The orchestral musician needs to know which things are bad and which are good. This usually applies to conductors and repertoire, but it easily spreads to soloists, critics, administrators, and a myriad of other things as well. A quick and easy aid to forming an opinion is to have a default setting, let's say any new thing is bad until it passes a litmus test to qualify for goodness. The reverse is of course true, albeit rare, as nobody wants to play the fool. Much lively debate goes on backstage as players take sides or work towards formulating opinions about the good and the bad. Some folks enjoy the verbal sparring. Others get less pleasure from it or become positively annoyed. If you take the debate too personally, it can be painful to see a sacred cow slaughtered on the altar of prevailing opinion; or else, hearing a perennial scapegoat suddenly elevated might bring on a sort of persecution mania, the feeling everyone around you has mysteriously taken leave of their senses and are all in league with each-other, plotting the downfall of music. As in the movies or literature, where the villainous are often more fascinating than the virtuous, discussing shortcomings proves more entertaining than singing praises, so sometimes it feels as if anyone who approves of anything is fighting a sort of rearguard action.
Events beyond the scope of this blog kept me from devoting a significant amount of forethought to my job, so the following concert kind of crept up on me, forcing me to make a snap judgment.
Borodin In the Steppes of Central Asia
Khachaturian Flute Concerto
Tchaikovsky Symphony No. 4
This has to be bad concert, right? - the great Russian chemist's Ode to the Caravan, Aram 'Catchy' Khachaturian's immortal (read: un-killable) concerto, the oft-repeated, tragicomic 4th symphony - surely this had to be the most craven catering to mass appeal. And, as nothing can be truly lofty without trampling on at least a few bourgeois toes, this concert tiptoeing around in stocking feet had to be contemptible in some way, didn't it? Of course, the predictably raucous audience reaction spoke otherwise. There were standing ovations for everything that ended loudly. I also talked to a few people who were at the concert and loved it. So, maybe it was a great concert, the customer always being right and all. So much for the default setting.
Going back in time another week, we see this concert on the books:
Wagner Siegfried Idyll
Schoenberg Violin Concerto
Mahler Adagio from Symphony No. 10
Wagner Prelude to Parsifal
Not quite your classic shit sandwich - maybe more like gefilte fish and koogle on a Kaiser Roll - this odd concoction was originally to have been conducted by Pierre Boulez. (Incidentally, seeing the names Barenboim and Boulez together on a program brought back so many feelings of nostalgia - I kept thinking of the song "That Old Black Magic".) Strangely enough, just like the Khachaturian, the Schoenberg also received a rousing standing ovation, although, to be fair, it was the only piece on the program that ended loudly. This might have been a trap set by the wily Boulez, who I imagined dreamed up this program as a way to slip 12-tone music to an audience and make them clap for it the way some people slip a pill to a dog and make him swallow it. And who can say why an audience erupts for a particular piece and not another? Sometimes the 'Standing O' might be simply honoring a weary soloist for having strutted an sweated his hour upon the stage. Or else folks are merely standing to don their winter coats, getting a jump on the traffic or the line for the restroom. Nevertheless, there you had it, people standing and clapping lustily after a piece by Schoenberg.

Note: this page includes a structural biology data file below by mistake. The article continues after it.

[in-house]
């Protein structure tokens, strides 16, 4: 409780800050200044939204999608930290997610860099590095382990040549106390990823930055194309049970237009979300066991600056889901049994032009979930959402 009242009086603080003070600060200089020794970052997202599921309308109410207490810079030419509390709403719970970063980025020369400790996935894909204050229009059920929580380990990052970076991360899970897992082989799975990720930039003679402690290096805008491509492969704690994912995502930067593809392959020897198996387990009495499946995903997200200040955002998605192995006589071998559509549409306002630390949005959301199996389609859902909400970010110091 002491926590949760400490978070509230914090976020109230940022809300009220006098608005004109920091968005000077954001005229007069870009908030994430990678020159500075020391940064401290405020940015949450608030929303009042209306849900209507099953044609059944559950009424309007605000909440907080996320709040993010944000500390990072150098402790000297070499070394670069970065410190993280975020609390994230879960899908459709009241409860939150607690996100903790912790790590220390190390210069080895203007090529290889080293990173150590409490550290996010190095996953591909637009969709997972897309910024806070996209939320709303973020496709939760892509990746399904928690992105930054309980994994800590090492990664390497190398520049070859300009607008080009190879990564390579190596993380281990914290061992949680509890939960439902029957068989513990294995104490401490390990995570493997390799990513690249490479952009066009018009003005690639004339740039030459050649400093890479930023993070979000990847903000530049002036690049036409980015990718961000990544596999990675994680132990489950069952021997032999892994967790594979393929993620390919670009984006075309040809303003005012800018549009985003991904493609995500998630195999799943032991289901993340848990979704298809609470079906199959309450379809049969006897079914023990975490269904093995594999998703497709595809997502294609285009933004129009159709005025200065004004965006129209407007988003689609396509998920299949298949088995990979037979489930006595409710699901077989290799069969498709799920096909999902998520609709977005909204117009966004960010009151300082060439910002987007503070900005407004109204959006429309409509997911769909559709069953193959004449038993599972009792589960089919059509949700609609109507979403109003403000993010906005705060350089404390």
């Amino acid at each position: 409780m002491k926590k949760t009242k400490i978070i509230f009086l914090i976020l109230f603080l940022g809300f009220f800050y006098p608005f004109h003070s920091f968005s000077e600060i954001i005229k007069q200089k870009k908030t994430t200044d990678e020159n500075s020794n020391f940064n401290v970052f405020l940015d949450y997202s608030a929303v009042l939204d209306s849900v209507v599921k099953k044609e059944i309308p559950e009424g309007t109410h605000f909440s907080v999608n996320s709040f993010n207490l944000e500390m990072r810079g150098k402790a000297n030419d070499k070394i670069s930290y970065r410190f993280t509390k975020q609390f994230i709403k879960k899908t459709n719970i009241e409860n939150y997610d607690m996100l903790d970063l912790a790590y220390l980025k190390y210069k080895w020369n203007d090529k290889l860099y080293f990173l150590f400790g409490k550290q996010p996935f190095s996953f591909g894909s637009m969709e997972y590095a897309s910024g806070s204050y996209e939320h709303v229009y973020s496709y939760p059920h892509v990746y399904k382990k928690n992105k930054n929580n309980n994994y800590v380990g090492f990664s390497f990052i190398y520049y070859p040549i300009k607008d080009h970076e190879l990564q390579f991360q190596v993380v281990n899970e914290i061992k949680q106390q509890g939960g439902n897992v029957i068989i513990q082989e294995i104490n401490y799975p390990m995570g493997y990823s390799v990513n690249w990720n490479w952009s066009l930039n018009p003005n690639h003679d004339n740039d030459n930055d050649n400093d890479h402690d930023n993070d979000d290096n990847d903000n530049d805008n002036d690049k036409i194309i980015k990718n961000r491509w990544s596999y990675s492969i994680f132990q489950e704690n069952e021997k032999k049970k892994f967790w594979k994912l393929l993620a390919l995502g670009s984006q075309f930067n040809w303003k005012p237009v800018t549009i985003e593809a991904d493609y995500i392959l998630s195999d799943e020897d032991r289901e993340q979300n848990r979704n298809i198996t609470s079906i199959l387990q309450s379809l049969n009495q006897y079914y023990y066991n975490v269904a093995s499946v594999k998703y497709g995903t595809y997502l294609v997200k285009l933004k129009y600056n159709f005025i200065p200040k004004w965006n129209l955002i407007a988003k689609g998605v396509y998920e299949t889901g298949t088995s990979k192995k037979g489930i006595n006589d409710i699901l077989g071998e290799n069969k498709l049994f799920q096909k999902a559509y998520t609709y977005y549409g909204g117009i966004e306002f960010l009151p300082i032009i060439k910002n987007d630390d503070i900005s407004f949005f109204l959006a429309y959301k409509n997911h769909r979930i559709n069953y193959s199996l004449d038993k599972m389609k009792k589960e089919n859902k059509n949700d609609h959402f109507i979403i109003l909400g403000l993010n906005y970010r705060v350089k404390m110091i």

One can perform an interesting thought experiment if we extract the 'fillings' from these two sandwiches and examine them side by side. The Khachaturian and Schoenberg concertos have little enough in common, so that without a great deal of effort, one can construct all sorts of antipodal relationships, from neutral (tonal/atonal), to opinionated (accessible/indecipherable), and on to the scathing (beloved/trash). Holding these 'antipodes' in the mind for as long as one can endure, it is an interesting experience to suddenly imagine a reality in which they were merged, where the irreconcilable is mysteriously and magically reconciled. Not exactly a religious experience, in fact, some would merely call it being open minded, but interesting all the same.
One sign an institution might be circling the drain is the encroachment of the so-called 'Pops' concert. 'Pops', which I believe derives from 'popular' somehow, suggests what is normally on offer might be 'not popular' - kind of an admission of defeat right out of the gate. Scheduling more 'Pops' is a way to sell tickets by supposedly giving people what they really want, which is something different from what is usually on the program, thus reenforcing the notion people don't want what you are trying to sell them. The 'Pops' strategy works, up to a point. When more people buy tickets to hear Schubert than Schoenberg, our sense of righteousness is upheld. But when still more come to hear Sondheim or Star Wars, regret sets in, and the audience, who we previously trusted, has now gone over to the dark side. Once the tail has started wagging the dog, it is hard to get it to stop. The fatal mistake might be in underestimating the taste and tolerance of the audience and playing down to that. The reactions to two quite different sandwich fillings over the past couple weeks has to be a positive sign that audiences are willing and able to demonstrate a little open mindedness.